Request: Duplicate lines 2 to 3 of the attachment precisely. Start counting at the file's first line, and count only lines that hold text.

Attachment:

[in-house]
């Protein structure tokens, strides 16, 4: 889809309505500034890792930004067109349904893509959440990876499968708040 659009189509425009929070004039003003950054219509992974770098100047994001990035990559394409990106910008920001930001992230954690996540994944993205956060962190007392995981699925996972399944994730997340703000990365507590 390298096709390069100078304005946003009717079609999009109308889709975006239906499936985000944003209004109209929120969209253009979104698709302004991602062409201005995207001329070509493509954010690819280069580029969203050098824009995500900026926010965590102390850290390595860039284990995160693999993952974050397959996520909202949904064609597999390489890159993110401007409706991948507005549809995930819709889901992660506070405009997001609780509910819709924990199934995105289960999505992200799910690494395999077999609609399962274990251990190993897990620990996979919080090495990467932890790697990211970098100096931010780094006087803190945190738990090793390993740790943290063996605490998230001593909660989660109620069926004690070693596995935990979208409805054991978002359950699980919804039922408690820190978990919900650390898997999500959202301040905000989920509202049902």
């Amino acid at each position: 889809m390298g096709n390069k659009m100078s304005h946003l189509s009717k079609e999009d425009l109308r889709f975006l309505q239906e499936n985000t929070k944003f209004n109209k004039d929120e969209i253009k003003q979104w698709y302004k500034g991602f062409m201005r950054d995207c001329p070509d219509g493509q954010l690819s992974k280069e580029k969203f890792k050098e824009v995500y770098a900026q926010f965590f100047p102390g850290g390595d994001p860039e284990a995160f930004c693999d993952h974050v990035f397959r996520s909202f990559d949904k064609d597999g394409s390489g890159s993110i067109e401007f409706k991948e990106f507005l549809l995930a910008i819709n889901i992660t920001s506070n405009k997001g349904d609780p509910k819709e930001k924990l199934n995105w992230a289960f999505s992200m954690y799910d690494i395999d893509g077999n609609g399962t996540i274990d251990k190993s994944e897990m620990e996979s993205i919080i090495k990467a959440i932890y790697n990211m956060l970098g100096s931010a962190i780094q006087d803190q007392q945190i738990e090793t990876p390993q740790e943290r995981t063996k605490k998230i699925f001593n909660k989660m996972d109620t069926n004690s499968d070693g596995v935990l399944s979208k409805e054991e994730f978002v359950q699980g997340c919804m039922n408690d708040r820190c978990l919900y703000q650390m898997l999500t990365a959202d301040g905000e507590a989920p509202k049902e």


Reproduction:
């Protein structure tokens, strides 16, 4: 889809309505500034890792930004067109349904893509959440990876499968708040 659009189509425009929070004039003003950054219509992974770098100047994001990035990559394409990106910008920001930001992230954690996540994944993205956060962190007392995981699925996972399944994730997340703000990365507590 390298096709390069100078304005946003009717079609999009109308889709975006239906499936985000944003209004109209929120969209253009979104698709302004991602062409201005995207001329070509493509954010690819280069580029969203050098824009995500900026926010965590102390850290390595860039284990995160693999993952974050397959996520909202949904064609597999390489890159993110401007409706991948507005549809995930819709889901992660506070405009997001609780509910819709924990199934995105289960999505992200799910690494395999077999609609399962274990251990190993897990620990996979919080090495990467932890790697990211970098100096931010780094006087803190945190738990090793390993740790943290063996605490998230001593909660989660109620069926004690070693596995935990979208409805054991978002359950699980919804039922408690820190978990919900650390898997999500959202301040905000989920509202049902």
């Amino acid at each position: 889809m390298g096709n390069k659009m100078s304005h946003l189509s009717k079609e999009d425009l109308r889709f975006l309505q239906e499936n985000t929070k944003f209004n109209k004039d929120e969209i253009k003003q979104w698709y302004k500034g991602f062409m201005r950054d995207c001329p070509d219509g493509q954010l690819s992974k280069e580029k969203f890792k050098e824009v995500y770098a900026q926010f965590f100047p102390g850290g390595d994001p860039e284990a995160f930004c693999d993952h974050v990035f397959r996520s909202f990559d949904k064609d597999g394409s390489g890159s993110i067109e401007f409706k991948e990106f507005l549809l995930a910008i819709n889901i992660t920001s506070n405009k997001g349904d609780p509910k819709e930001k924990l199934n995105w992230a289960f999505s992200m954690y799910d690494i395999d893509g077999n609609g399962t996540i274990d251990k190993s994944e897990m620990e996979s993205i919080i090495k990467a959440i932890y790697n990211m956060l970098g100096s931010a962190i780094q006087d803190q007392q945190i738990e090793t990876p390993q740790e943290r995981t063996k605490k998230i699925f001593n909660k989660m996972d109620t069926n004690s499968d070693g596995v935990l399944s979208k409805e054991e994730f978002v359950q699980g997340c919804m039922n408690d708040r820190c978990l919900y703000q650390m898997l999500t990365a959202d301040g905000e507590a989920p509202k049902e």